Civil Asset Forfeiture

Behold: The 'Simple' Rules for Fighting Federal Asset Forfeiture

Get out your magnifying glass for this flowchart.


"Dear Reason: I never thought this would ever happen to me …"
Heritage Foundation

The Heritage Foundation, as part of a multipartisan effort to help educate Americans about our abuse-prone police civil asset forfeiture system, has produced a lovely pamphlet explaining how the whole racket works, complete with an illustrated story.

Reason, along with the American Civil Liberties Union, the Institute for Justice, the National Association of Criminal Defense Lawyers, and others, have offered up some of the information used within the pamphlet to explain how civil asset forfeiture works and how police can seize your property without ever actually charging you with a crime.

Take a look at the pamphlet here. "Arresting Your Property" is designed to inform those who haven't been following asset forfeiture stories, which is a way of saying that regular Reason readers might not see much within the pamphlet about which they're not already familiar. The illustrated asset forfeiture story within is remarkably similar to the case Jacob Sullum just blogged about this morning.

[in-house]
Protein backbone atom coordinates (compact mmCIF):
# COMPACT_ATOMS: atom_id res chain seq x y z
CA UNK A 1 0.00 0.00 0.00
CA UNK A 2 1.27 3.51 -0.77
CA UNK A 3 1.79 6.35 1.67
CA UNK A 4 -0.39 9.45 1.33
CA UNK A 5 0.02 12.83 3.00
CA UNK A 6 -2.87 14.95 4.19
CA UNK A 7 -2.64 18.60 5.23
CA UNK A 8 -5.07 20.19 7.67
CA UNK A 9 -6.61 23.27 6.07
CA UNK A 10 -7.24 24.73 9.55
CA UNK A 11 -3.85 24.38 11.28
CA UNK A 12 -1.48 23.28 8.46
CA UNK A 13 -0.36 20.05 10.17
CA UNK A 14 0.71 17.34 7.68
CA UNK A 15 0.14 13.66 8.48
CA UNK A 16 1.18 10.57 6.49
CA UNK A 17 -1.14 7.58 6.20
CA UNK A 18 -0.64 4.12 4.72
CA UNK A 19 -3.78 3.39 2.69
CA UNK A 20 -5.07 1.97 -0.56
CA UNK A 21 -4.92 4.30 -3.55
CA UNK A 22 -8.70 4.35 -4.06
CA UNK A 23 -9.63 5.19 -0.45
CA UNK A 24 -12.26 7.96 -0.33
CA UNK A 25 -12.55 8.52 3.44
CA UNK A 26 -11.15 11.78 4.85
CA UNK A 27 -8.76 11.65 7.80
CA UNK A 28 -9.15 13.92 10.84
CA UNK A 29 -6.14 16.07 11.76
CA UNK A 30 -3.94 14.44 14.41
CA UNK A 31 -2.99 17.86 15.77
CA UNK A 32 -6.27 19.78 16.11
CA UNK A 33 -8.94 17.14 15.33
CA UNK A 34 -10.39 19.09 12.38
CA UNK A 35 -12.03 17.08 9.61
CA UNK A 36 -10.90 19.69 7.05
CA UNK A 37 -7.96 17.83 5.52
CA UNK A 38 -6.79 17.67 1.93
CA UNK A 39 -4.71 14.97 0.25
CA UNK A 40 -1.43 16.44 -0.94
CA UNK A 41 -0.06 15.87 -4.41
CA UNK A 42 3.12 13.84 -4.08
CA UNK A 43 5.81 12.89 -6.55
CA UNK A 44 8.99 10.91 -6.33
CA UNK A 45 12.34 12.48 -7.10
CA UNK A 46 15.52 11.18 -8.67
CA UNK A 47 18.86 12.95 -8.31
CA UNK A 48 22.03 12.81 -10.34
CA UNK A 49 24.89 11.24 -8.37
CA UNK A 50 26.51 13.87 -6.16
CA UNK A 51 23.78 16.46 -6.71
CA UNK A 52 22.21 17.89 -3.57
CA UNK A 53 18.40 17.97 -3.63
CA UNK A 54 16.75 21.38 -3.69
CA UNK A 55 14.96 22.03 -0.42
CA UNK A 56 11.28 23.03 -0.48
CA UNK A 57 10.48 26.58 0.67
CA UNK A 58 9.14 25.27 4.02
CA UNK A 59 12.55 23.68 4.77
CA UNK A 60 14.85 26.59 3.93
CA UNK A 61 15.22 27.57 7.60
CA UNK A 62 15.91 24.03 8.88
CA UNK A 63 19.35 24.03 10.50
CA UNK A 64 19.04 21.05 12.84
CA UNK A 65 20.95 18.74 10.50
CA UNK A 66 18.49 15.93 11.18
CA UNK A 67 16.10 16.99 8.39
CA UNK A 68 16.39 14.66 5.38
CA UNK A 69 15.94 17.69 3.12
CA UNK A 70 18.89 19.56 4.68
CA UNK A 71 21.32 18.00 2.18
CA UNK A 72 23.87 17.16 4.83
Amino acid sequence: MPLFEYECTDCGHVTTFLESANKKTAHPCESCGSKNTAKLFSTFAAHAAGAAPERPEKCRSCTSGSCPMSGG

Consider the pamphlet mostly as a resource to shove at friends and buddies who don't understand what this whole scandal is about. There is, however, one component worth highlighting to Reason readers. We have written frequently about how complicated it is to fight asset forfeiture. "Arresting Your Property" puts together a massive flowchart to show just how challenging it is. (Click for a larger image):

Worst board game ever.
Heritage Foundation (Click for larger image)

Keep in mind: This is just the federal asset forfeiture process. States have their own procedures (assuming they're not using the Department of Justice's program to federalize it) and their own complicated flow charts that can be just as bad, or even worse.

Reason has a massive archive of stories related to asset forfeiture here